Several Viewpoints in this issue of JAMA directly address the critical need for the profession to resolve these issues responsibly and thereby demonstrate effective self-regulation by finding the appropriate way forward. Nora and colleagues38 underscore that board certification has been a highly valued element in medicine’s system of collective professional self-regulation. The authors suggest that innovation by ABMS and thoughtful engagement across the profession will contribute to the continued evolution of a rigorous and meaningful process of continuing certification that is valued by physicians, is trusted by the public, and sustains the privilege of professional self-regulation.

Baron39 emphasizes that the ongoing professional responsibility to protect the public by defining who is qualified to practice medicine remains a core part of medicine’s social contract. He draws attention to the challenges arising with the accelerating pace of change in scientific progress and knowledge. He also discusses the criticisms of the ABIM maintenance of certification activities and describes the important efforts that organization is taking to develop new approaches and processes for recertification to illustrate appropriate professional self-regulation.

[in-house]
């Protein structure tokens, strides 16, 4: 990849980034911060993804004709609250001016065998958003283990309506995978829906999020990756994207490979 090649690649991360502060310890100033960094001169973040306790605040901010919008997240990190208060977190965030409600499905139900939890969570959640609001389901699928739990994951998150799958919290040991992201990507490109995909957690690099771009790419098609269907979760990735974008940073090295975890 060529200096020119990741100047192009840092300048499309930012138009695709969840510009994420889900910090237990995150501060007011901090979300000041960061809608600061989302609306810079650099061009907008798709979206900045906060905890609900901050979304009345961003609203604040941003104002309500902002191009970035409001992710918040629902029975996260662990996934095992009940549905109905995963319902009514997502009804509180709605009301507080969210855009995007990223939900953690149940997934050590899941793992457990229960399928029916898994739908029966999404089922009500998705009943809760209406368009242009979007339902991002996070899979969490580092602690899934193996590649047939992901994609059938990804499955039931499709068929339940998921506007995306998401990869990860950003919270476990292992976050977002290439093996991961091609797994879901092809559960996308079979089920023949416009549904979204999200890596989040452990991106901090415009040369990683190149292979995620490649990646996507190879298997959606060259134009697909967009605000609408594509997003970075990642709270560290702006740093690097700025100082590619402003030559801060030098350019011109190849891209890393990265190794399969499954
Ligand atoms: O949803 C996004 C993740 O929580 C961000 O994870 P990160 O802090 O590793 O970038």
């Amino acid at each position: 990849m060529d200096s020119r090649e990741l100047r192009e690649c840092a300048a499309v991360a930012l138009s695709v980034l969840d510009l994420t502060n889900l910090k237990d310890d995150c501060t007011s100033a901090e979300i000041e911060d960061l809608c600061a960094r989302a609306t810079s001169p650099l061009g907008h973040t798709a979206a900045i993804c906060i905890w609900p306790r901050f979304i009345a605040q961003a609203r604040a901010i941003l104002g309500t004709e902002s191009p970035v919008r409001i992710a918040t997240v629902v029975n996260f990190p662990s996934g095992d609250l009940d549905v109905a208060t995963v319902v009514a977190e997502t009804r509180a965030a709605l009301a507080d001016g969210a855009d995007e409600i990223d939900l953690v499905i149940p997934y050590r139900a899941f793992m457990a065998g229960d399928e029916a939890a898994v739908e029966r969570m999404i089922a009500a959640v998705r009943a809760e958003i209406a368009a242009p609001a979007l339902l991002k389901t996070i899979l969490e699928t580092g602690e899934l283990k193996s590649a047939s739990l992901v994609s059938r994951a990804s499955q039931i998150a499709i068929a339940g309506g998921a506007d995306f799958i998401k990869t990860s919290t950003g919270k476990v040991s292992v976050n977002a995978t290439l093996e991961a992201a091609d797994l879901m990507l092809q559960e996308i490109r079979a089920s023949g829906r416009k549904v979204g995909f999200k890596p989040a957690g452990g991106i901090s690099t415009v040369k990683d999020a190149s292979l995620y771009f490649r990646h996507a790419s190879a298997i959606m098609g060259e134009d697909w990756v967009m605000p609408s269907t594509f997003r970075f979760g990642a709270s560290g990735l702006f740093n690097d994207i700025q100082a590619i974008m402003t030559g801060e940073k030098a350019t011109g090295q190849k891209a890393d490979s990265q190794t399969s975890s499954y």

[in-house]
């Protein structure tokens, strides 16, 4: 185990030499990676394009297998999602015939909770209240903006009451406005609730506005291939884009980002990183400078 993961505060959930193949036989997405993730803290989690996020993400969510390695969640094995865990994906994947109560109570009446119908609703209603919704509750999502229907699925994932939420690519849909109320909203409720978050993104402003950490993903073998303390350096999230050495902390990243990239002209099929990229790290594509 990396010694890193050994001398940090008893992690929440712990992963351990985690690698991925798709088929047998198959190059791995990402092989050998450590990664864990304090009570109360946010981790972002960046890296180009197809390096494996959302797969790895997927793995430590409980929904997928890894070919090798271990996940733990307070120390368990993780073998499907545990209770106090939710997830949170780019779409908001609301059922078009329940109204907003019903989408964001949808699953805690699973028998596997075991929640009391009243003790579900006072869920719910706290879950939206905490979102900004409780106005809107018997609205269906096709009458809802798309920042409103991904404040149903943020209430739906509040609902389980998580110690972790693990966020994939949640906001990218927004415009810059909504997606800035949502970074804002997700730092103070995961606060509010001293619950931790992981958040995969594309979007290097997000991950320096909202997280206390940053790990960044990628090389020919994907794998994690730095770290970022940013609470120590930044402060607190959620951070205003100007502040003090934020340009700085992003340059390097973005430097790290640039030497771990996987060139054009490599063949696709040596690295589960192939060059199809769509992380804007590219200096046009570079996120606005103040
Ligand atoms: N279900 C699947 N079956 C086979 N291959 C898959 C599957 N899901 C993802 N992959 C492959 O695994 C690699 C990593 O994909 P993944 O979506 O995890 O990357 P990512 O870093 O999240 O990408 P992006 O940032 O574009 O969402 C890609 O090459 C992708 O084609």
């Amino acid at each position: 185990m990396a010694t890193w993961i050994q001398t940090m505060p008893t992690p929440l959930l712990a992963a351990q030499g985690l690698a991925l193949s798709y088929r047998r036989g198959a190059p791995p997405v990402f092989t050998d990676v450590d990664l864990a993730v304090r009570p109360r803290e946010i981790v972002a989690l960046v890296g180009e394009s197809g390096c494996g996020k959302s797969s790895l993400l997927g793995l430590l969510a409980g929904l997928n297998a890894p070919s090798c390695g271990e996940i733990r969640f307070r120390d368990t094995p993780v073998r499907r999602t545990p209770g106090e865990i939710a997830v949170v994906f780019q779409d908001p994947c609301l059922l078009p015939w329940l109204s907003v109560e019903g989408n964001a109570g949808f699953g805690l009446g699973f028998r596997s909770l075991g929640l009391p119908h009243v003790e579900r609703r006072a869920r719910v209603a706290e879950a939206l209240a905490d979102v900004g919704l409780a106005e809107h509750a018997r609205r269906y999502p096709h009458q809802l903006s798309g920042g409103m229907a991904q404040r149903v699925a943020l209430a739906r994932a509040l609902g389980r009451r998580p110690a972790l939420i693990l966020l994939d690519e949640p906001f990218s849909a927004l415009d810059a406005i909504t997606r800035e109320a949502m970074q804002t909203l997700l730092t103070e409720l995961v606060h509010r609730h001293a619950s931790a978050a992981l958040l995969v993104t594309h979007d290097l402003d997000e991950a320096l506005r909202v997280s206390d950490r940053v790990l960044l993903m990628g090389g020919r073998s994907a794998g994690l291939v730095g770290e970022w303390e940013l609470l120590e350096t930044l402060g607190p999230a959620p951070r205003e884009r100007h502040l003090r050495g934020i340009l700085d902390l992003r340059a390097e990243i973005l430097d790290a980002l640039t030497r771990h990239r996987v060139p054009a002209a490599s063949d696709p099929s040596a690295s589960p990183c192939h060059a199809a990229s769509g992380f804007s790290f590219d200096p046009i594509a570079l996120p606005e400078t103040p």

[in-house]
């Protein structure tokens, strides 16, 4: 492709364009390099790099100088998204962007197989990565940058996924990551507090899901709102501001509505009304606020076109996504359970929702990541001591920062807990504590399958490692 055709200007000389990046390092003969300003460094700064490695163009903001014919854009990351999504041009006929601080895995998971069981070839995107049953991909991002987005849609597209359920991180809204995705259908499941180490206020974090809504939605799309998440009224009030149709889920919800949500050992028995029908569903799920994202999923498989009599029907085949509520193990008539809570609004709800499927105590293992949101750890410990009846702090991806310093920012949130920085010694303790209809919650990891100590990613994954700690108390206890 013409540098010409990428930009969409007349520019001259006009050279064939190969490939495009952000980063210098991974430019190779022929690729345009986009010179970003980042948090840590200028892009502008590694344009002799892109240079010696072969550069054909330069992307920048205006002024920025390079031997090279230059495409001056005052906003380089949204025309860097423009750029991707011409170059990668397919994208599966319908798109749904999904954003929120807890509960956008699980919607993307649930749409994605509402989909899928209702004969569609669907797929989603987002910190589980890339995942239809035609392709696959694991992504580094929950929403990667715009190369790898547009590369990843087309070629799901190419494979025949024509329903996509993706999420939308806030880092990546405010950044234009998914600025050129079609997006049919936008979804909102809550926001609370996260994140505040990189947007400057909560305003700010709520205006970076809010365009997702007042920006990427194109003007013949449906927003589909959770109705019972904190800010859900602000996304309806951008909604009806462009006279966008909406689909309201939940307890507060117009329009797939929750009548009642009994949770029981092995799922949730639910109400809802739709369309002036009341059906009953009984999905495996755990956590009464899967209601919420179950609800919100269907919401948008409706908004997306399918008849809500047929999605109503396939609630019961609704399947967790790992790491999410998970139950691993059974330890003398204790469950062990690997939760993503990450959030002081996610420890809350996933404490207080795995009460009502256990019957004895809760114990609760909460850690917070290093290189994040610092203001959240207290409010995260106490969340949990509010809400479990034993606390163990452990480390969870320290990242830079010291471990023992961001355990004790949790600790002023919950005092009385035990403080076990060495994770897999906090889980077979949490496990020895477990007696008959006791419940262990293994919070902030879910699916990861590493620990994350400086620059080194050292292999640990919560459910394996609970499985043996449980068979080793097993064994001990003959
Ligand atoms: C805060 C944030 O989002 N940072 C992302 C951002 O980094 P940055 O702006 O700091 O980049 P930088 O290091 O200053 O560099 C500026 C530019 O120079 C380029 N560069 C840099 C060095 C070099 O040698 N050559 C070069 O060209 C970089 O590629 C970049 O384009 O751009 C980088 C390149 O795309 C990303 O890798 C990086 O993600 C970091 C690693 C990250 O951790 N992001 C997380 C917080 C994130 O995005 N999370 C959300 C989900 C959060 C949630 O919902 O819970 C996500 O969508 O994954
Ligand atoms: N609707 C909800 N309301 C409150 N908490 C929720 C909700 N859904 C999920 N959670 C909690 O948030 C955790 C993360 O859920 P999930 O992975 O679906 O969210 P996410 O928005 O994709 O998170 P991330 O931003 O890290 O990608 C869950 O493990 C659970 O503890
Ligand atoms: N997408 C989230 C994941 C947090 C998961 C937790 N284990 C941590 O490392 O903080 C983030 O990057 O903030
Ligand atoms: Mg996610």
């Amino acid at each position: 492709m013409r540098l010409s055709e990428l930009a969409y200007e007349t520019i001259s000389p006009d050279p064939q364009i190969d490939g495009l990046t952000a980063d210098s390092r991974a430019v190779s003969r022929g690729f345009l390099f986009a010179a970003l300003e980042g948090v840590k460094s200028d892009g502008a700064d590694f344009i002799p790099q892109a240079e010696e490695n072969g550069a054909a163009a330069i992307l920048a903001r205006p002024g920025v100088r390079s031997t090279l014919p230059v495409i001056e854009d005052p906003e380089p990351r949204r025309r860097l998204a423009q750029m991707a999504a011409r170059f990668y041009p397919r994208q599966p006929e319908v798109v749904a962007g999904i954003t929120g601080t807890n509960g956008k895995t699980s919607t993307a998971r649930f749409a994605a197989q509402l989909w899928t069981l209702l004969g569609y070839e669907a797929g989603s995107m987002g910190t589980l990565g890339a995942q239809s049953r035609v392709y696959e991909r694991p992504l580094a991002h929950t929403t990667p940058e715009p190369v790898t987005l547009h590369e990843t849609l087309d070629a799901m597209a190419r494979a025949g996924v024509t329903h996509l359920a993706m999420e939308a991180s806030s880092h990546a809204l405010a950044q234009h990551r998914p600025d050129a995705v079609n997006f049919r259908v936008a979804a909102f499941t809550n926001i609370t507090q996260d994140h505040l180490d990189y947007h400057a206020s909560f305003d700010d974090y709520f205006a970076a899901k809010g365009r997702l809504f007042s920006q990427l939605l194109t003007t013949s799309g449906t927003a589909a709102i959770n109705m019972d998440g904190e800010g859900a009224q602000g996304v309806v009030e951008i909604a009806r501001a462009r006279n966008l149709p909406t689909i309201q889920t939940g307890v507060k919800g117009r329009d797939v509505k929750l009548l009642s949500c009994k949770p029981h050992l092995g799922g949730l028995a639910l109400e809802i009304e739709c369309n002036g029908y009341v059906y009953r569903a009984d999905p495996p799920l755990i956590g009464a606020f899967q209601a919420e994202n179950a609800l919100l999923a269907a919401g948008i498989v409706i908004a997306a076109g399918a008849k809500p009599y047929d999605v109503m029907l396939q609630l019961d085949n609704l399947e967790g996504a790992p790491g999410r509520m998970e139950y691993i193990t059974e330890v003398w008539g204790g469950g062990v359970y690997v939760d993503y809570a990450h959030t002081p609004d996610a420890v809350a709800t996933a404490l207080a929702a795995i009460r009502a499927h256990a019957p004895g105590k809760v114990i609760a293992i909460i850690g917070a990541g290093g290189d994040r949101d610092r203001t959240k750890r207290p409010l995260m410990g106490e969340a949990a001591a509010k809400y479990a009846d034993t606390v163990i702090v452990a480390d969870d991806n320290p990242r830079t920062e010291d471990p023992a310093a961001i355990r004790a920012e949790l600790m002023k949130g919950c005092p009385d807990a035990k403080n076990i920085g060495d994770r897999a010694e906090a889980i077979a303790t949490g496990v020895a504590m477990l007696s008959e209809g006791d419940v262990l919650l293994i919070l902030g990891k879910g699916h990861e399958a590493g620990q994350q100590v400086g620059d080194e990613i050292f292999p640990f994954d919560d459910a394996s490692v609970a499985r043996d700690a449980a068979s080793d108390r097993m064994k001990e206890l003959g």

Teirstein and Topol40 express the concerns some physicians have regarding maintenance of certification, including relevance to everyday practice, cost of testing, lack of evidence that these activities improve quality of care, and issues related to the financial and regulatory aspects surrounding maintenance of certification, including potential conflicts of interest. The authors also describe aspects of an alternative pathway for recertification.

Huckman and Raman,41 reflecting on quality improvement in other businesses, contend that even though current approaches to maintenance of certification are necessary, those approaches are unlikely sufficient to maximize quality in the health care system. They suggest that health care must extend beyond the episodic certification of individuals and place greater emphasis on the continuous improvement (not just certification) of processes (not just individuals).

Resolving the complicated issues surrounding maintenance of certification is critically important for medicine. In a profession in which the science changes frequently and the actions of physicians influence the health and well-being of patients, understanding the best way to ensure a competent, highly trained, ethical workforce has no greater educational priority. In some ways, some of the actions of the ABMS and, in particular, the ABIM in response to the concerns that have been raised about maintenance of certification epitomize professionalism. For instance, ABMS and its member boards recently developed new standards for maintenance of certification.42 In addition, ABIM acknowledged that its maintenance of certification program was flawed, apologized to those who were affected,36 and now is encouraging input from multiple stakeholders about the maintenance of certification process and making concerted efforts for meaningful improvement.